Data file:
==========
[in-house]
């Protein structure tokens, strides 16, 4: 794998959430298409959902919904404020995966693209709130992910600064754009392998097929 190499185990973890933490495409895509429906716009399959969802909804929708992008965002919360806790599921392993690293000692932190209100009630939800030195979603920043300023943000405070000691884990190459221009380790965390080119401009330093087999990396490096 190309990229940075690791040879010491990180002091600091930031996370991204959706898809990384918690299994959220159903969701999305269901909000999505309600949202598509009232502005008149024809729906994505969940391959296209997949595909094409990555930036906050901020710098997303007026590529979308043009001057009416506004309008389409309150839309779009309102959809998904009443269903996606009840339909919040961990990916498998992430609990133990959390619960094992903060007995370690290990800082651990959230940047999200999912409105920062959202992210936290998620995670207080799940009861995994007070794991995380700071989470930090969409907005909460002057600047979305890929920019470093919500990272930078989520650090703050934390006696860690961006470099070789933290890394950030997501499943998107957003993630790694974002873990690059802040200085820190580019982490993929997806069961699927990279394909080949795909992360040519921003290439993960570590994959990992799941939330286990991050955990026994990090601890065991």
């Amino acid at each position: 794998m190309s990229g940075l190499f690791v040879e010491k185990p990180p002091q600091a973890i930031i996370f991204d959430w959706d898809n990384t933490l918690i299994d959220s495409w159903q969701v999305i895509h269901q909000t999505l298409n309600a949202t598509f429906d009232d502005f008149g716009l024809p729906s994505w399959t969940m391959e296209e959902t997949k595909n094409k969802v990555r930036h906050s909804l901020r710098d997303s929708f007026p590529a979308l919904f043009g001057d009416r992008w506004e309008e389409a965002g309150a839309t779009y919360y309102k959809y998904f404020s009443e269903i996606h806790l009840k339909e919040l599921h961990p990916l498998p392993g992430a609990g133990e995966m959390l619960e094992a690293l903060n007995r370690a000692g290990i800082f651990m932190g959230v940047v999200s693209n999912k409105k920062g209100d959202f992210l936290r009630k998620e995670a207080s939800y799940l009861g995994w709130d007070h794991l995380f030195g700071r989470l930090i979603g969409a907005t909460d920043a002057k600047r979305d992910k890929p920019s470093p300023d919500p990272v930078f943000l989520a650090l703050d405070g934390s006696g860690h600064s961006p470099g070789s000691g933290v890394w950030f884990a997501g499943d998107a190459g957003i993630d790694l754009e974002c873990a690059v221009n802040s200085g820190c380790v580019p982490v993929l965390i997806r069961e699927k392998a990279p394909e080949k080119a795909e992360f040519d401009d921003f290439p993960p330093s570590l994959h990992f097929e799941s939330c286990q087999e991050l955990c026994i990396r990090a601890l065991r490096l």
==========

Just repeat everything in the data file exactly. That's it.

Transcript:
[in-house]
């Protein structure tokens, strides 16, 4: 794998959430298409959902919904404020995966693209709130992910600064754009392998097929 190499185990973890933490495409895509429906716009399959969802909804929708992008965002919360806790599921392993690293000692932190209100009630939800030195979603920043300023943000405070000691884990190459221009380790965390080119401009330093087999990396490096 190309990229940075690791040879010491990180002091600091930031996370991204959706898809990384918690299994959220159903969701999305269901909000999505309600949202598509009232502005008149024809729906994505969940391959296209997949595909094409990555930036906050901020710098997303007026590529979308043009001057009416506004309008389409309150839309779009309102959809998904009443269903996606009840339909919040961990990916498998992430609990133990959390619960094992903060007995370690290990800082651990959230940047999200999912409105920062959202992210936290998620995670207080799940009861995994007070794991995380700071989470930090969409907005909460002057600047979305890929920019470093919500990272930078989520650090703050934390006696860690961006470099070789933290890394950030997501499943998107957003993630790694974002873990690059802040200085820190580019982490993929997806069961699927990279394909080949795909992360040519921003290439993960570590994959990992799941939330286990991050955990026994990090601890065991």
């Amino acid at each position: 794998m190309s990229g940075l190499f690791v040879e010491k185990p990180p002091q600091a973890i930031i996370f991204d959430w959706d898809n990384t933490l918690i299994d959220s495409w159903q969701v999305i895509h269901q909000t999505l298409n309600a949202t598509f429906d009232d502005f008149g716009l024809p729906s994505w399959t969940m391959e296209e959902t997949k595909n094409k969802v990555r930036h906050s909804l901020r710098d997303s929708f007026p590529a979308l919904f043009g001057d009416r992008w506004e309008e389409a965002g309150a839309t779009y919360y309102k959809y998904f404020s009443e269903i996606h806790l009840k339909e919040l599921h961990p990916l498998p392993g992430a609990g133990e995966m959390l619960e094992a690293l903060n007995r370690a000692g290990i800082f651990m932190g959230v940047v999200s693209n999912k409105k920062g209100d959202f992210l936290r009630k998620e995670a207080s939800y799940l009861g995994w709130d007070h794991l995380f030195g700071r989470l930090i979603g969409a907005t909460d920043a002057k600047r979305d992910k890929p920019s470093p300023d919500p990272v930078f943000l989520a650090l703050d405070g934390s006696g860690h600064s961006p470099g070789s000691g933290v890394w950030f884990a997501g499943d998107a190459g957003i993630d790694l754009e974002c873990a690059v221009n802040s200085g820190c380790v580019p982490v993929l965390i997806r069961e699927k392998a990279p394909e080949k080119a795909e992360f040519d401009d921003f290439p993960p330093s570590l994959h990992f097929e799941s939330c286990q087999e991050l955990c026994i990396r990090a601890l065991r490096l």